Between January 1, 1994, and December 31, 2000, 5382 consecutive participants were referred to the sleep center. Baseline characteristics of patients without hypertension included in and excluded from the analysis are shown in eTable 3. A total of 1889 participants without hypertension were included in the final analysis (Figure 1). Among 1579 patients with OSA, 462 were ineligible for CPAP therapy according to the national treatment guidelines, 195 were eligible but declined CPAP therapy, 98 were eligible and started CPAP therapy but were nonadherent, and 824 adhered to CPAP therapy (Figure 1). The reasons for declining CPAP therapy were discomfort (n = 79), psychological or social problems (n = 63), and unspecified problems (n = 50). A total of 117 patients with OSA underwent surgical procedures during follow-up (eTable 2). The study participants who did not have OSA served as controls (n = 310).

Table 1 shows baseline characteristics of the study participants. Patients with higher AHI tended to have higher BMI, SBP, DBP, plasma glucose levels, and total cholesterol levels, and more daytime somnolence (all P for trend < .05). Among patients who declined CPAP therapy (n = 195), 139 had severe OSA, 45 had moderate OSA, and 11 had mild OSA (eTable 1). Alcohol consumption, smoking history, and adherence with pharmacological therapies during the follow-up period were similar in patients with mild to moderate OSA who were ineligible for CPAP therapy and in those who declined CPAP therapy (eTable 4).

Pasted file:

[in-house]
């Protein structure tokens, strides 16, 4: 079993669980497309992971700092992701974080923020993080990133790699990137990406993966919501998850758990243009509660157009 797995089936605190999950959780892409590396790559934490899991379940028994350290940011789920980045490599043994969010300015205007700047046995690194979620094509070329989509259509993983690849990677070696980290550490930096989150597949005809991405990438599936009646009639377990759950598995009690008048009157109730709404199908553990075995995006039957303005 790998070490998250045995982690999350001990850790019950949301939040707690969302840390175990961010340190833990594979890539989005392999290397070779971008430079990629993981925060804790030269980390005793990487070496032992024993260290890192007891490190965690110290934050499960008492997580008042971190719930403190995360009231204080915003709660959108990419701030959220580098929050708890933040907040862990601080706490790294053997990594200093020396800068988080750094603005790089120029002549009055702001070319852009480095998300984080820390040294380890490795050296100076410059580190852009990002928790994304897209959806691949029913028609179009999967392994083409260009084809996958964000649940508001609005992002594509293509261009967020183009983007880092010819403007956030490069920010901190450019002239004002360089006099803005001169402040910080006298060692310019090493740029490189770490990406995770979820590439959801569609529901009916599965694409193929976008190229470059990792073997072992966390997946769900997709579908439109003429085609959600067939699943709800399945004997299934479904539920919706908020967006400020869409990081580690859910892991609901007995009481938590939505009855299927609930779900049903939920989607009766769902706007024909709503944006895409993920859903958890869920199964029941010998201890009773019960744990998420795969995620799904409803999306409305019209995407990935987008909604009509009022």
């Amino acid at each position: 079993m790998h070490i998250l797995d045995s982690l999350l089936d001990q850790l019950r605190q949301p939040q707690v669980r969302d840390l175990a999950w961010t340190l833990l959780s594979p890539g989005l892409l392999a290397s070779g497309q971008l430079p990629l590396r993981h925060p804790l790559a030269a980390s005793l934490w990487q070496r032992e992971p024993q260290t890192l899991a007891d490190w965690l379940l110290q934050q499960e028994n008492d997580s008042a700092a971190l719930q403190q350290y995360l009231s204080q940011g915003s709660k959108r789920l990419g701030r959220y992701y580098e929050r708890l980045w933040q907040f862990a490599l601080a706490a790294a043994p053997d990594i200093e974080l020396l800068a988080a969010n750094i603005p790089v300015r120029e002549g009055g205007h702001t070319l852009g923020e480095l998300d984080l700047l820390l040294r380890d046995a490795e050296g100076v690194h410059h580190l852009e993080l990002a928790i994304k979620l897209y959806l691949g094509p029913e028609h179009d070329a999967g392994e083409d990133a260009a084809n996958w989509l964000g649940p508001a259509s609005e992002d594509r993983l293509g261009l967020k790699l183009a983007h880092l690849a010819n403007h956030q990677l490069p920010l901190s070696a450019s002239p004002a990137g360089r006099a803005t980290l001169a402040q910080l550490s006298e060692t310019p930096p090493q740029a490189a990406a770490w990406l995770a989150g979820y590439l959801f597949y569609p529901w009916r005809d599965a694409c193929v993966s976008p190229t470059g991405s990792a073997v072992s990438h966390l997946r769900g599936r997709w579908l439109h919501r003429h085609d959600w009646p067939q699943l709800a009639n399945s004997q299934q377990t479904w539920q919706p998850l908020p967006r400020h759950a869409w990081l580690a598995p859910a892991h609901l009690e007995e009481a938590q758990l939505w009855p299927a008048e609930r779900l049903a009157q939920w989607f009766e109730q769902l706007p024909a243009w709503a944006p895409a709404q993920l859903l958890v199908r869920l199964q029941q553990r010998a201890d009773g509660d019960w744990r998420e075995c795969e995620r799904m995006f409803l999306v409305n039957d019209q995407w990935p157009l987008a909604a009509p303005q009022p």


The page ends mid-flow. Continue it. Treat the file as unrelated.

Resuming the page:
Table Graphic Jump LocationTable 1. Baseline Characteristics of 1791 Participants Stratified by Baseline AHI and Treatment With CPAP Therapya
Unadjusted Incidence of Hypertension

The mean (SD) follow-up of the study was 11.3 (4.2) years (median, 12.2 years). During 21 003 person-years of follow-up, 705 patients (37.3%) developed incident hypertension. Of the 705 study participants who developed hypertension, 656 (93%) were diagnosed by their primary care physicians and were receiving antihypertensive medications at the time of their follow-up visit. The remaining 49 participants were diagnosed in the sleep center. Sensitivity analysis separating 2 subgroups (incidence rate of new-onset hypertension based on primary care physician diagnosis vs blood pressure measurement in the sleep center) showed no significant difference in the rate of incident hypertension (P = .21). Characteristics of participants who remained normotensive and those who developed hypertension are shown in eTable 5.